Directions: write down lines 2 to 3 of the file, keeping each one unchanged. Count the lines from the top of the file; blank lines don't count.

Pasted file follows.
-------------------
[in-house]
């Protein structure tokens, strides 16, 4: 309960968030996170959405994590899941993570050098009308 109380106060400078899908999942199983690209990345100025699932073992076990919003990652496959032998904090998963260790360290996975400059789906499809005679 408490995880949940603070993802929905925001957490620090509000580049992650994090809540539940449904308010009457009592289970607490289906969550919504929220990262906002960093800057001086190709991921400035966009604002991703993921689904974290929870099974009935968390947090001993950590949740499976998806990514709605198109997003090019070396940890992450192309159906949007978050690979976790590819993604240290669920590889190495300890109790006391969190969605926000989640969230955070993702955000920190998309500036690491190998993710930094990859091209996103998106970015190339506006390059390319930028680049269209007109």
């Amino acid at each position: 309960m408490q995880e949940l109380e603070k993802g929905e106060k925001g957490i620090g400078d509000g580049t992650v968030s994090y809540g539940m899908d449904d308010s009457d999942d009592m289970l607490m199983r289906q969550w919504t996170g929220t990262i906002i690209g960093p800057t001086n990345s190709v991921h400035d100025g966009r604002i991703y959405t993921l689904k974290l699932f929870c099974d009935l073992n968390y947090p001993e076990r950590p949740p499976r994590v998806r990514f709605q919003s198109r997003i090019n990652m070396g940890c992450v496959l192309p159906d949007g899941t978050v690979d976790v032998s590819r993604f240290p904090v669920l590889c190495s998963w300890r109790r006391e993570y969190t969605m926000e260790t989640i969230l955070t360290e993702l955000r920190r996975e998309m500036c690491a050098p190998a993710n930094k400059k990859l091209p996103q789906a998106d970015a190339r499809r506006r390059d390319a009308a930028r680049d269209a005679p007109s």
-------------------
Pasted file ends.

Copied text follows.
């Protein structure tokens, strides 16, 4: 309960968030996170959405994590899941993570050098009308 109380106060400078899908999942199983690209990345100025699932073992076990919003990652496959032998904090998963260790360290996975400059789906499809005679 408490995880949940603070993802929905925001957490620090509000580049992650994090809540539940449904308010009457009592289970607490289906969550919504929220990262906002960093800057001086190709991921400035966009604002991703993921689904974290929870099974009935968390947090001993950590949740499976998806990514709605198109997003090019070396940890992450192309159906949007978050690979976790590819993604240290669920590889190495300890109790006391969190969605926000989640969230955070993702955000920190998309500036690491190998993710930094990859091209996103998106970015190339506006390059390319930028680049269209007109």
């Amino acid at each position: 309960m408490q995880e949940l109380e603070k993802g929905e106060k925001g957490i620090g400078d509000g580049t992650v968030s994090y809540g539940m899908d449904d308010s009457d999942d009592m289970l607490m199983r289906q969550w919504t996170g929220t990262i906002i690209g960093p800057t001086n990345s190709v991921h400035d100025g966009r604002i991703y959405t993921l689904k974290l699932f929870c099974d009935l073992n968390y947090p001993e076990r950590p949740p499976r994590v998806r990514f709605q919003s198109r997003i090019n990652m070396g940890c992450v496959l192309p159906d949007g899941t978050v690979d976790v032998s590819r993604f240290p904090v669920l590889c190495s998963w300890r109790r006391e993570y969190t969605m926000e260790t989640i969230l955070t360290e993702l955000r920190r996975e998309m500036c690491a050098p190998a993710n930094k400059k990859l091209p996103q789906a998106d970015a190339r499809r506006r390059d390319a009308a930028r680049d269209a005679p007109s």